Best Answer: 1 gallon refers to the size, and the one gallon size is shipped in a one gallon container.
Reply · Report · Allison BStaff on Aug 1, 2014
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How many plants are in a bundle?
Jackie B on Jul 18, 2014
Best Answer: Three plants are in each container.
Reply · Report · Allison BStaff on Jul 21, 2014
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I'm interested in the Bearing Strawberry Tree how much does 1 container cost ?
Kathlean d on Jul 2, 2014
Best Answer: Currently everything is 32% off and the one gallon Everbearing Strawberry is $20.37, but this sale ends at midnight tonight.
Reply (1) · Report · Allison BStaff on Jul 10, 2014
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How many plants should arrive in the pot and what should look like?
dnsherry on Mar 16, 2015
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Do these plants do well in hydroponics?
Betty C on Jan 6, 2015
· Add Answer · I Have This Question Too (0)

Due to cold weather in some parts of the country, we have suspended shipping to the areas that are shaded on the map below. Please view the diagram to determine if your area has been affected. This includes anyone in Growing Zones 2, 3, 4 or 5. If you are unsure of your growing zone, visit our Growing Zone Finder.

We will resume normal shipping in the Spring. Please see the table below for your approximate ship date. If you live in a shaded area but wish to receive your product(s) now, please visit our contact us page here or call a customer service rep toll free at 888-504-2001.

  Zone Shipping Resumes
  Zone 2 April 13th
  Zone 3 April 13th
  Zone 4 April 13th
  Zone 5 March 30th
  6-12 Ships Now!
How do I Request a Different Ship Date?

Call us at 888-504-2001, email us or enter your requested ship date in our shopping cart next to the billing information section. 

Additional Info for Those Who Love to Read:

Orders are occasionally delayed if we see really bad weather approaching, or if we encounter unusual circumstances. A small number of our plants show a specific release date. If you purchase one of these and would like your other items sooner, just let us know.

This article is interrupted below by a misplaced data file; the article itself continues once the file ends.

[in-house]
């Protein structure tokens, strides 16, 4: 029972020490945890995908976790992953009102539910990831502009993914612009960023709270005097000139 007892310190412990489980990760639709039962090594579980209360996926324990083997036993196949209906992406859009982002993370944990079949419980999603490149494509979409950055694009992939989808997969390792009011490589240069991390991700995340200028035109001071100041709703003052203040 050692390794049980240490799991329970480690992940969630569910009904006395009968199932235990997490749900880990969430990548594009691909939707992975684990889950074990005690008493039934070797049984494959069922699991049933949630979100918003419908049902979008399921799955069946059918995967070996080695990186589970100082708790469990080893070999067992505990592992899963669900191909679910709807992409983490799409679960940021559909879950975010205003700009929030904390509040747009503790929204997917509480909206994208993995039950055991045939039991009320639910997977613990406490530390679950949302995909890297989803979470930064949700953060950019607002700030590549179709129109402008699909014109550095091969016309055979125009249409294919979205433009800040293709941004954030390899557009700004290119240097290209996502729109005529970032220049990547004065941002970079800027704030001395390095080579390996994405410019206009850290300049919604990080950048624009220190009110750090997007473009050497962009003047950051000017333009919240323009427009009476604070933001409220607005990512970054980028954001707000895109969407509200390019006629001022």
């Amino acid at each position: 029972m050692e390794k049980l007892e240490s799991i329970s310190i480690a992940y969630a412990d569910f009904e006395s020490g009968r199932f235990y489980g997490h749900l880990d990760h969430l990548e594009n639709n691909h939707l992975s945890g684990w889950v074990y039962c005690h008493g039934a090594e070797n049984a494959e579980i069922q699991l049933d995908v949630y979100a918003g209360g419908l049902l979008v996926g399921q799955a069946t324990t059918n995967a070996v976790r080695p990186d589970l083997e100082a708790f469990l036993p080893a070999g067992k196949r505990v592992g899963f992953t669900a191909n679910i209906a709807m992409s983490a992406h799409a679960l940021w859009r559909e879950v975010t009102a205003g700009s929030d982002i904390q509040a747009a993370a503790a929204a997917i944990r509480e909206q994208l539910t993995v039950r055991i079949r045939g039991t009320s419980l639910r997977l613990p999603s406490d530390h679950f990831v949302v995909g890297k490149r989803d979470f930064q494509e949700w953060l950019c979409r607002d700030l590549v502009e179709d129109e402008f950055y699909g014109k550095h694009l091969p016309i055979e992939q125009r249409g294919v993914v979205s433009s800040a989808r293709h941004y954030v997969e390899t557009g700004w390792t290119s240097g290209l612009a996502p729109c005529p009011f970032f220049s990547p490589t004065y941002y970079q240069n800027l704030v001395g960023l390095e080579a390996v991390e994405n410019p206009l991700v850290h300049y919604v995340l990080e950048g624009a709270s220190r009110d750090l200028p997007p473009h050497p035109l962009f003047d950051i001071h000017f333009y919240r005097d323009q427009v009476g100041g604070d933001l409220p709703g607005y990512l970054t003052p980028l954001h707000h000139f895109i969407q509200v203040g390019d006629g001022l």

Amount of Order Shipping Charge
Less than $15 $11.95
$15.00-$23.99 $12.95
$24.00-$39.99 $16.95
$40.00-$79.99 $19.95
$80.00-$98.99 $24.95
$99+ ~32%

Will my Trees and Shrubs Look Like the Photographs?

Most trees and plants on the website are pictured in their mature form. Depending on the product and growth rate, mature development can take years for your plant to resemble the photos.

Picture the last time you took a walk in the woods. The young trees were not miniature bonsai versions of mature trees. Instead they were naturally thin and lanky. Young trees are programmed to race toward the light, before the competing vegetation crowds them out. Once established at 10 feet or more, they start developing a wide canopy and shedding lower limbs.

Potted Tree Dormant Tree Bare Root Tree
Late spring to early fall
trees are shipped potted
Some dormant trees
prefer to be potted
Most dormant trees shipped in the
late fall through spring arrive bare root

Bare Root trees are shipped without dirt or any green foliage showing. Some customers who have never planted bare root before, think that they received a "dead stick" with roots. These dormant trees are basically sleeping over the winter as most trees do. Because of their hibernation-like stage, this is a great way to transplant these trees. Since a bare root tree lacks foliage, they need very little moisture.

Most Trees and Shrubs are Pruned Before Shipping... at No Cost to You

Tree before pruning Tree after pruning Rose before pruning Rose after pruning
Maple Tree before pruning Maple Tree after pruning 3 gallon Knockout Rose before pruning 3 gallon Knockout Rose after pruning

Pruning makes plants appear to be less-full than the ones you may have seen at your local big box garden center. A retailer's goal is to have plants look their best while sitting in the store. Our goal is to have them look the best after you plant them.

Pruned trees and shrubs not only travel better, but become established much quicker. So rather than supporting extra foliage, they put their energy into sending out deep roots. Once that happens, your plants become hardier and quickly explode with new top growth. Above the ground, pruning helps your plants develop a more attractive form.